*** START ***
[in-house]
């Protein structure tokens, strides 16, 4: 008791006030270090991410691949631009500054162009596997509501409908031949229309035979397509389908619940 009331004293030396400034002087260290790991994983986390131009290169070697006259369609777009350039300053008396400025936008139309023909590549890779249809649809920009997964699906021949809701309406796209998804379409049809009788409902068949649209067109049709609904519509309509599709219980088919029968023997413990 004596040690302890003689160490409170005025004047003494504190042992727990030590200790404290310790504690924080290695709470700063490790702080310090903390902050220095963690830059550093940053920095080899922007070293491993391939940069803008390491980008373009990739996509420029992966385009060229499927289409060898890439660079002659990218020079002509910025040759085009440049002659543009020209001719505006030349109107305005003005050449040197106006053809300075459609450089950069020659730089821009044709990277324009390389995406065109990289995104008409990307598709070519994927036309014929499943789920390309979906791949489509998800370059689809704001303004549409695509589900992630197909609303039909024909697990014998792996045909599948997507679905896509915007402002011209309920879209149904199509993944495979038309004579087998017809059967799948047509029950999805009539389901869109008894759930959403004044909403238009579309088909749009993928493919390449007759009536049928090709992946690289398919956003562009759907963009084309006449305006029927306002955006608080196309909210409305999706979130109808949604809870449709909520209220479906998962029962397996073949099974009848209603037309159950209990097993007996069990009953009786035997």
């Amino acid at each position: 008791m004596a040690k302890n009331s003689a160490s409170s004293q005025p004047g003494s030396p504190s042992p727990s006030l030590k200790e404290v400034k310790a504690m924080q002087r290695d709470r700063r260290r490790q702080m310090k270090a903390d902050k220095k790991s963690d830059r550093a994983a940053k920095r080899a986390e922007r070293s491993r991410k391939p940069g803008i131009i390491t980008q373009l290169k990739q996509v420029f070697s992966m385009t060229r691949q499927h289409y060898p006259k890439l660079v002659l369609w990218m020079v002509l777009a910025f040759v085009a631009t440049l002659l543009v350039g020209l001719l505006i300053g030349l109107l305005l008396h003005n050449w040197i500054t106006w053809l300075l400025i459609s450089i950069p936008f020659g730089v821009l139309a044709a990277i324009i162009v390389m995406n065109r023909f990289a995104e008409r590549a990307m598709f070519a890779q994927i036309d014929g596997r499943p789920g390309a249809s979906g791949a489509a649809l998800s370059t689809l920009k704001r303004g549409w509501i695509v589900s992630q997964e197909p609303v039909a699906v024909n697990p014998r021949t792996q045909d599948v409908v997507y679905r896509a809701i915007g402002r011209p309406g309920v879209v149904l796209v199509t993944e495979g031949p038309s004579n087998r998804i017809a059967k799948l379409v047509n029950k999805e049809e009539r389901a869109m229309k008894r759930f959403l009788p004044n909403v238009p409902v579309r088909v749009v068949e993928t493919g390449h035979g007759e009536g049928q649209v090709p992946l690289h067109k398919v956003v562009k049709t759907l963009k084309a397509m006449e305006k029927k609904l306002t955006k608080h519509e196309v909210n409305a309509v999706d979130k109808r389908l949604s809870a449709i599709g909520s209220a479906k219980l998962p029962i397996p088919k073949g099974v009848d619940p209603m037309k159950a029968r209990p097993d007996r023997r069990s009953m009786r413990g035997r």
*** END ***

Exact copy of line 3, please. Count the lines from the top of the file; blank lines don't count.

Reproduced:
């Amino acid at each position: 008791m004596a040690k302890n009331s003689a160490s409170s004293q005025p004047g003494s030396p504190s042992p727990s006030l030590k200790e404290v400034k310790a504690m924080q002087r290695d709470r700063r260290r490790q702080m310090k270090a903390d902050k220095k790991s963690d830059r550093a994983a940053k920095r080899a986390e922007r070293s491993r991410k391939p940069g803008i131009i390491t980008q373009l290169k990739q996509v420029f070697s992966m385009t060229r691949q499927h289409y060898p006259k890439l660079v002659l369609w990218m020079v002509l777009a910025f040759v085009a631009t440049l002659l543009v350039g020209l001719l505006i300053g030349l109107l305005l008396h003005n050449w040197i500054t106006w053809l300075l400025i459609s450089i950069p936008f020659g730089v821009l139309a044709a990277i324009i162009v390389m995406n065109r023909f990289a995104e008409r590549a990307m598709f070519a890779q994927i036309d014929g596997r499943p789920g390309a249809s979906g791949a489509a649809l998800s370059t689809l920009k704001r303004g549409w509501i695509v589900s992630q997964e197909p609303v039909a699906v024909n697990p014998r021949t792996q045909d599948v409908v997507y679905r896509a809701i915007g402002r011209p309406g309920v879209v149904l796209v199509t993944e495979g031949p038309s004579n087998r998804i017809a059967k799948l379409v047509n029950k999805e049809e009539r389901a869109m229309k008894r759930f959403l009788p004044n909403v238009p409902v579309r088909v749009v068949e993928t493919g390449h035979g007759e009536g049928q649209v090709p992946l690289h067109k398919v956003v562009k049709t759907l963009k084309a397509m006449e305006k029927k609904l306002t955006k608080h519509e196309v909210n409305a309509v999706d979130k109808r389908l949604s809870a449709i599709g909520s209220a479906k219980l998962p029962i397996p088919k073949g099974v009848d619940p209603m037309k159950a029968r209990p097993d007996r023997r069990s009953m009786r413990g035997r």